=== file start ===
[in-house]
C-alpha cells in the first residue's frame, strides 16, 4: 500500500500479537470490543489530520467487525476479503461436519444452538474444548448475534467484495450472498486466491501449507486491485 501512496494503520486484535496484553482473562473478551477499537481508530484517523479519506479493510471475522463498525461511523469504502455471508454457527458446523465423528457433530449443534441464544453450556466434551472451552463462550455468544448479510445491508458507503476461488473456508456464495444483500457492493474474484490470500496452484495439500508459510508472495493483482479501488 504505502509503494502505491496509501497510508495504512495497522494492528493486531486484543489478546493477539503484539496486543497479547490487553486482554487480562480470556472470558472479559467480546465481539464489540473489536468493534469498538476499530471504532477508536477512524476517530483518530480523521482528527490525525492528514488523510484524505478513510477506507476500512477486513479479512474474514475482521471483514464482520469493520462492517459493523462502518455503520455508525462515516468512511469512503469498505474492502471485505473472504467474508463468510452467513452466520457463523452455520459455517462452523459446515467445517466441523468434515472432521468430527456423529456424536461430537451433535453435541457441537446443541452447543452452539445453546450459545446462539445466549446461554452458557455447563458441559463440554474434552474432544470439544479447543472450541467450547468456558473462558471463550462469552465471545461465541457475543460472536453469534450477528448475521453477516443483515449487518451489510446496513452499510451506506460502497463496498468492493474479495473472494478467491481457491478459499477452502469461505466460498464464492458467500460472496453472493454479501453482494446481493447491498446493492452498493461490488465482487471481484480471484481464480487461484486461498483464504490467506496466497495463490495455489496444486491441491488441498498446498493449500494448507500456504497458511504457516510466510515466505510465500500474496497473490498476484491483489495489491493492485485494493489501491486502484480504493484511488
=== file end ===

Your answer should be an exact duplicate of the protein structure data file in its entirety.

[in-house]
C-alpha cells in the first residue's frame, strides 16, 4: 500500500500479537470490543489530520467487525476479503461436519444452538474444548448475534467484495450472498486466491501449507486491485 501512496494503520486484535496484553482473562473478551477499537481508530484517523479519506479493510471475522463498525461511523469504502455471508454457527458446523465423528457433530449443534441464544453450556466434551472451552463462550455468544448479510445491508458507503476461488473456508456464495444483500457492493474474484490470500496452484495439500508459510508472495493483482479501488 504505502509503494502505491496509501497510508495504512495497522494492528493486531486484543489478546493477539503484539496486543497479547490487553486482554487480562480470556472470558472479559467480546465481539464489540473489536468493534469498538476499530471504532477508536477512524476517530483518530480523521482528527490525525492528514488523510484524505478513510477506507476500512477486513479479512474474514475482521471483514464482520469493520462492517459493523462502518455503520455508525462515516468512511469512503469498505474492502471485505473472504467474508463468510452467513452466520457463523452455520459455517462452523459446515467445517466441523468434515472432521468430527456423529456424536461430537451433535453435541457441537446443541452447543452452539445453546450459545446462539445466549446461554452458557455447563458441559463440554474434552474432544470439544479447543472450541467450547468456558473462558471463550462469552465471545461465541457475543460472536453469534450477528448475521453477516443483515449487518451489510446496513452499510451506506460502497463496498468492493474479495473472494478467491481457491478459499477452502469461505466460498464464492458467500460472496453472493454479501453482494446481493447491498446493492452498493461490488465482487471481484480471484481464480487461484486461498483464504490467506496466497495463490495455489496444486491441491488441498498446498493449500494448507500456504497458511504457516510466510515466505510465500500474496497473490498476484491483489495489491493492485485494493489501491486502484480504493484511488